Functional magnetic resonance imaging (fMRI) data suggest that alterations in mood, energy level, and appetite in the premonitory phase are linked to changes in hypothalamic function, with increased blood flow both before and during attacks. Additionally, fMRI has shown relevant changes in brain metabolic activity and blood flow during migraine aura. The thalamus is implicated as playing a key role in sensory sensitivity during the migraine phase as shown by increased thalamic responses to sensory stimulation based on fMRI findings.[74]

Visual cortical processing has also been widely correlated with migraine in multiple imaging studies.[75],[76] Network-based dysfunction may be responsible for migraine rather than dysfunction of any single brain structure, as illustrated in an fMRI study aimed at identifying network abnormalities in persons with migraine without aura.[77] Through machine learning, the researchers collected fMRI resting state functional connectivity data from persons with migraine without aura and non-migraine controls and found differences in network-based connections between these groups. Of particular interest was an abnormal connection between the sensorimotor and occipital cortices found only in those with migraine. There was also disruption in the cingulo-opercular networks in these individuals. Considering these results, the authors propose that there may be derangements in sensory integration in the brains of people with migraine.[77]

Therapeutic biomarkers

Although we look for objective markers to assist in the diagnosis of migraine, the hope when exploring therapeutic biomarkers is to help advance practices of precision medicine in migraine by using knowledge of a patient's genetic makeup to individualize clinical treatment plans. Often it is seen that CM is undertreated due to poor treatment response or adverse effects of the treatment. Selecting the safest and effective treatment strategy for those who require preventive medication may help ensure higher adherence rates to treatment and subsequently prevent the progression of migraine from EM to CM. CGRP is one such molecule that has shown promise not only as a diagnostic marker as discussed above but also as a therapeutic biomarker. In a study by Cady RK et al., persons with episodic migraine with and without aura had increasing levels of CGRP in saliva as the headache progressed in intensity. The level of salivary CGRP then returned to near-baseline in those responsive to rizatriptan, a 5-HT1B/1D agonist, clinically. Those who did not respond to rizatriptan had no significant change in salivary CGRP levels at any phase of the attack or in response to rizatriptan, suggesting that elevated saliva CGRP levels correlate with a better response to 5-HT1B/1D agonist.[78]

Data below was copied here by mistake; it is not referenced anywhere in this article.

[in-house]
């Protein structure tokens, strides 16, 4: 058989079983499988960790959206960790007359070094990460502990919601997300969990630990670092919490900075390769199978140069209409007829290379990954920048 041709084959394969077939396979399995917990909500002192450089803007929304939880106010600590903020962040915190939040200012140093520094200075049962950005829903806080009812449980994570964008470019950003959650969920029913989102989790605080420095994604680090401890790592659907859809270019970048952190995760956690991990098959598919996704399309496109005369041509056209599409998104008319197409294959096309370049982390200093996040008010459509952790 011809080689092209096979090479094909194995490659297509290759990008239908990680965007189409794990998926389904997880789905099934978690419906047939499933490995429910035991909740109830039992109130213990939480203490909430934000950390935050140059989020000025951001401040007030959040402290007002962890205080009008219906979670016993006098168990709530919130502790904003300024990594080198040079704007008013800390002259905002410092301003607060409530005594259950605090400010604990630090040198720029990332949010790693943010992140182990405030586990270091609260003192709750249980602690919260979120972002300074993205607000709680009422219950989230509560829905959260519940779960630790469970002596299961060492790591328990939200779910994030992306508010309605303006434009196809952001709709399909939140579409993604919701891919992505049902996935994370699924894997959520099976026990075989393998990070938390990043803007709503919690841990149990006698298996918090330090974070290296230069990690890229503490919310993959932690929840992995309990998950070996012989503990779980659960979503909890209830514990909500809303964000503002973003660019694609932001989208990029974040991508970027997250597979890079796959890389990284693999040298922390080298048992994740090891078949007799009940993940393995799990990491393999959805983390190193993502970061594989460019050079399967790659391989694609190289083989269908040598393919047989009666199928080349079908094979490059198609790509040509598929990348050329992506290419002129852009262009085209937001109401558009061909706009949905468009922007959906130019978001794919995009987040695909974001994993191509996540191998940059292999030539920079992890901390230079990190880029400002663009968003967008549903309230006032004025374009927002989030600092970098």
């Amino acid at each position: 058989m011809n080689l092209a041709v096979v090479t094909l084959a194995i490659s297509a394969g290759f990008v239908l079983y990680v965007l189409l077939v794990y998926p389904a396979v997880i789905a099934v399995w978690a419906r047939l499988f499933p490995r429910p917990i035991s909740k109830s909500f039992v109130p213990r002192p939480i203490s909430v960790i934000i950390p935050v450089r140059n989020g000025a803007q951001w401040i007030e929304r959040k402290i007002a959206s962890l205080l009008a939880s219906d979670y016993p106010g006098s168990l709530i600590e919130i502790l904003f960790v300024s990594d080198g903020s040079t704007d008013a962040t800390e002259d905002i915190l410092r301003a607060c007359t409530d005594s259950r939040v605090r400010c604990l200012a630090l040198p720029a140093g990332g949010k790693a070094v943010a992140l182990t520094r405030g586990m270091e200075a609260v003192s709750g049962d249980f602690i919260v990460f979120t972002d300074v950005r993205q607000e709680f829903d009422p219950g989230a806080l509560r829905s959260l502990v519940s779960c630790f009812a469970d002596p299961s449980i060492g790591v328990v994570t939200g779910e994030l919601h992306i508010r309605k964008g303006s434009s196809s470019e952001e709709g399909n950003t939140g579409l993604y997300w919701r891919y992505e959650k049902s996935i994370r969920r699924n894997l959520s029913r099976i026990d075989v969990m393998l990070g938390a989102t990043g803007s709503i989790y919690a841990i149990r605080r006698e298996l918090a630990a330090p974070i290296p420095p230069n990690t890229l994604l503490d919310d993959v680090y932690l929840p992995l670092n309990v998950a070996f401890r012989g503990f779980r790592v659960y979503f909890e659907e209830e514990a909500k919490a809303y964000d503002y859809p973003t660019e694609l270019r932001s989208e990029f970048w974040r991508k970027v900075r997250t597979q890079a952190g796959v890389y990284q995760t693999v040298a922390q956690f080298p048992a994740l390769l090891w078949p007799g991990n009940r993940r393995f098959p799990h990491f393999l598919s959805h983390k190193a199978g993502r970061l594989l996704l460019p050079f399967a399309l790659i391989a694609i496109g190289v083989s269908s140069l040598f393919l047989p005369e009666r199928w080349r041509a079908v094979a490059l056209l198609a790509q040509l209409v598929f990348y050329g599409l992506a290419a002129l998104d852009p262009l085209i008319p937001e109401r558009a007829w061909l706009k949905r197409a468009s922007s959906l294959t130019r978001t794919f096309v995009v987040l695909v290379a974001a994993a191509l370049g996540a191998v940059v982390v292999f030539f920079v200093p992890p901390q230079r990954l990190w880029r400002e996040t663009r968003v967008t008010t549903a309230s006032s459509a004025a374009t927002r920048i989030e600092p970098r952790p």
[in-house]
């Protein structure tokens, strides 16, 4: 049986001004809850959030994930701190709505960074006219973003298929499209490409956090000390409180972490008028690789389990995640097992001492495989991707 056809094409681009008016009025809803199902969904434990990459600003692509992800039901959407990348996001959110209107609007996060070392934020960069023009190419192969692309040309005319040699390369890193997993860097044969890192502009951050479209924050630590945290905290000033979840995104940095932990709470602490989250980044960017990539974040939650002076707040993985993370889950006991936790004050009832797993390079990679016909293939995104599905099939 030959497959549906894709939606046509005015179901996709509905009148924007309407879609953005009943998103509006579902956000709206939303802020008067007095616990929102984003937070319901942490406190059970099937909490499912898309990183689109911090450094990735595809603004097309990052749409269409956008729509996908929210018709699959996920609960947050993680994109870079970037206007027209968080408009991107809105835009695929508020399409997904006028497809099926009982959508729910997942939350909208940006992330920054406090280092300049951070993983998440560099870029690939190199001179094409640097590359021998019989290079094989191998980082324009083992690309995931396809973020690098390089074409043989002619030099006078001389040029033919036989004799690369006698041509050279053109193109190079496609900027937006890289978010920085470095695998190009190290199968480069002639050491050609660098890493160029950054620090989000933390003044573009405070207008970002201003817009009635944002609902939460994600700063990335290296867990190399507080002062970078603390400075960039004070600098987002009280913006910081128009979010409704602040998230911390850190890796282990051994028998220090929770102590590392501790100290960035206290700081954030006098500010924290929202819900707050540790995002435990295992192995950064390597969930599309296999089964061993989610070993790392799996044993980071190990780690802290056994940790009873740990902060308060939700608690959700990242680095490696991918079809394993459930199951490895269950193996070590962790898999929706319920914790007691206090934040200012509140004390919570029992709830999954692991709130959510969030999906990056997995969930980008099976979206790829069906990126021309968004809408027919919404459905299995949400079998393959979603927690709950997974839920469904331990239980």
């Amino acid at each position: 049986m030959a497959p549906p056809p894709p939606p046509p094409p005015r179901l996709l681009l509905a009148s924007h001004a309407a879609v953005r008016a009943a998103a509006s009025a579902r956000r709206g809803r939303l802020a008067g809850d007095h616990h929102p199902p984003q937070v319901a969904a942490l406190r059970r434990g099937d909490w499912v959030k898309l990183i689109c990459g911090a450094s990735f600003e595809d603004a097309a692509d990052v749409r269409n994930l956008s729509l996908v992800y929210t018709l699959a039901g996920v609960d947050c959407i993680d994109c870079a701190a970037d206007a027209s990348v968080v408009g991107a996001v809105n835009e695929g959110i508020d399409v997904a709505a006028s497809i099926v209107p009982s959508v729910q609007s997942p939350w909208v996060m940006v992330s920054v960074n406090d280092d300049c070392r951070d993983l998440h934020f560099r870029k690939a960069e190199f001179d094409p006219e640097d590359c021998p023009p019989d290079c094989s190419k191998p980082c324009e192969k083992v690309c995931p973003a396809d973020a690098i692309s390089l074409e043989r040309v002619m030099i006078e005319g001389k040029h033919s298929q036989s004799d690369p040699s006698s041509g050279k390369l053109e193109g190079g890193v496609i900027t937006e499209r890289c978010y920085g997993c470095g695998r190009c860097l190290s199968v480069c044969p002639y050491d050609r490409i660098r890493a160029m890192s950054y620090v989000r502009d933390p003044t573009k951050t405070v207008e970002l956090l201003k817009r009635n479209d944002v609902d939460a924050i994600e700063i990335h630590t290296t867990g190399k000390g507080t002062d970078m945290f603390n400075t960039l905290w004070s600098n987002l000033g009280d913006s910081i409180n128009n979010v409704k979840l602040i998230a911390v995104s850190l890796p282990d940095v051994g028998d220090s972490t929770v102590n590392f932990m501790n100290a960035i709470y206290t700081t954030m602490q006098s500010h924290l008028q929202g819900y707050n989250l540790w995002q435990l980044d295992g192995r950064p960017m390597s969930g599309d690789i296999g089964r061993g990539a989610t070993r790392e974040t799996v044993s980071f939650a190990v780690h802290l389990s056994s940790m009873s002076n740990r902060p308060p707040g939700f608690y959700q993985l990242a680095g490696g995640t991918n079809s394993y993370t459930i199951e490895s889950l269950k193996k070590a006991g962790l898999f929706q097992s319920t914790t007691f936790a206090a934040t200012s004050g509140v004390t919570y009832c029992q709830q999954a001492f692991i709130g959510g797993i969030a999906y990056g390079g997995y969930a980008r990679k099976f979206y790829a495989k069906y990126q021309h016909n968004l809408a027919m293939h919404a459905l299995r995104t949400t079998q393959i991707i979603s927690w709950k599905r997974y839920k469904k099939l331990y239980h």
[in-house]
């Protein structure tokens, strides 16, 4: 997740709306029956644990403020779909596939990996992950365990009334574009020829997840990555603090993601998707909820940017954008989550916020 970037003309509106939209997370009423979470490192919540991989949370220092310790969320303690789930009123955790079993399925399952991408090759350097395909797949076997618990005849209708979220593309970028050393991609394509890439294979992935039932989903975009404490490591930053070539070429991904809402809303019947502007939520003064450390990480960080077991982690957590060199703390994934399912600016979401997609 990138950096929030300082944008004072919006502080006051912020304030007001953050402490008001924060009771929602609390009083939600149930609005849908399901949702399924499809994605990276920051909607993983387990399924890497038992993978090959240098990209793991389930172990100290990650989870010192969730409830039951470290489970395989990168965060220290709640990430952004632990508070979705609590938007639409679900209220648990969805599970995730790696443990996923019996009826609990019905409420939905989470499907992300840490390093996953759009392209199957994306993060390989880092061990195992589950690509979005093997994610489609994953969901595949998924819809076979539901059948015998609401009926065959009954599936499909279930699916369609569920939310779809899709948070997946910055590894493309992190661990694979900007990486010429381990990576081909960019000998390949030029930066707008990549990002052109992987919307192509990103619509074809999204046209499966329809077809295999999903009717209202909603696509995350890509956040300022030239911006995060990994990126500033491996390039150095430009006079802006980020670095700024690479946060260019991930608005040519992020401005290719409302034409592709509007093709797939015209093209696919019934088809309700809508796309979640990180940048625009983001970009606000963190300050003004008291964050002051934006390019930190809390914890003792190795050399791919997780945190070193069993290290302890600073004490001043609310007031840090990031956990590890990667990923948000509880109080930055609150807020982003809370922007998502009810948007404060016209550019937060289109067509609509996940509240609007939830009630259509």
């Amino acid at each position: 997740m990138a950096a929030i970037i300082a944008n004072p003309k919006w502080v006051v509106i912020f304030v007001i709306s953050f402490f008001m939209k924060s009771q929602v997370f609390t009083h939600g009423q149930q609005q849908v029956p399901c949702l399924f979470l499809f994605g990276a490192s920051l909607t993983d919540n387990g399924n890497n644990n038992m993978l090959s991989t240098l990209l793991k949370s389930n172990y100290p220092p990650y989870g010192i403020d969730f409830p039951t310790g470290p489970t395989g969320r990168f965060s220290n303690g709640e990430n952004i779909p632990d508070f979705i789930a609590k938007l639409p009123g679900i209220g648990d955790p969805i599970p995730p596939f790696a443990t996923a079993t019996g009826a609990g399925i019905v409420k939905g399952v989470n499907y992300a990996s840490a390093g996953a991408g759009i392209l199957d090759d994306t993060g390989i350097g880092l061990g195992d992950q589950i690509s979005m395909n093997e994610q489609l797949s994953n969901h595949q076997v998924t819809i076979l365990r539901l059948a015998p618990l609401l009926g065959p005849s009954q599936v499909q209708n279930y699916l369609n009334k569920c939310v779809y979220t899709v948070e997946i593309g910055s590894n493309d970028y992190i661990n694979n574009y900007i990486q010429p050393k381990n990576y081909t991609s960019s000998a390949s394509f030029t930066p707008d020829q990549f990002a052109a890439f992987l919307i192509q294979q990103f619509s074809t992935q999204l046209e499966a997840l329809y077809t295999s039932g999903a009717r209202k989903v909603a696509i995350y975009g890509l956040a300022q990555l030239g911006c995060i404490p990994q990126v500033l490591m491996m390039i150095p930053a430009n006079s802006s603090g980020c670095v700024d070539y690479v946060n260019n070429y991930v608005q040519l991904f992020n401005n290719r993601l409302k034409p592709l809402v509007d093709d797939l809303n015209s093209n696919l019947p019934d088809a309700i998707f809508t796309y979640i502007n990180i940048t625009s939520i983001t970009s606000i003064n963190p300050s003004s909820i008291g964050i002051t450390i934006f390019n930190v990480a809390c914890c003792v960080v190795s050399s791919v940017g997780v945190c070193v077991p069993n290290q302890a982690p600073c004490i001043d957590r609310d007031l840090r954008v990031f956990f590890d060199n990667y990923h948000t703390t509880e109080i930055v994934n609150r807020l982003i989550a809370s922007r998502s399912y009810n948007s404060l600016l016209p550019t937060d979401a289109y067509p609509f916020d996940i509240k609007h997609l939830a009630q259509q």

As discussed earlier, another biomarker that is elevated during an acute migraine attack is NKA. Sarchielli et al. found that both CGRP and NKA were elevated in venous blood samples from the external jugular vein of those with migraine. As compared to rizatriptan non-responders, responders had decreased levels of both biomarkers from external jugular vein samples one hour after administration which correlated with reported symptomatic relief of pain.[79] Non-responders had varied levels detected after administration.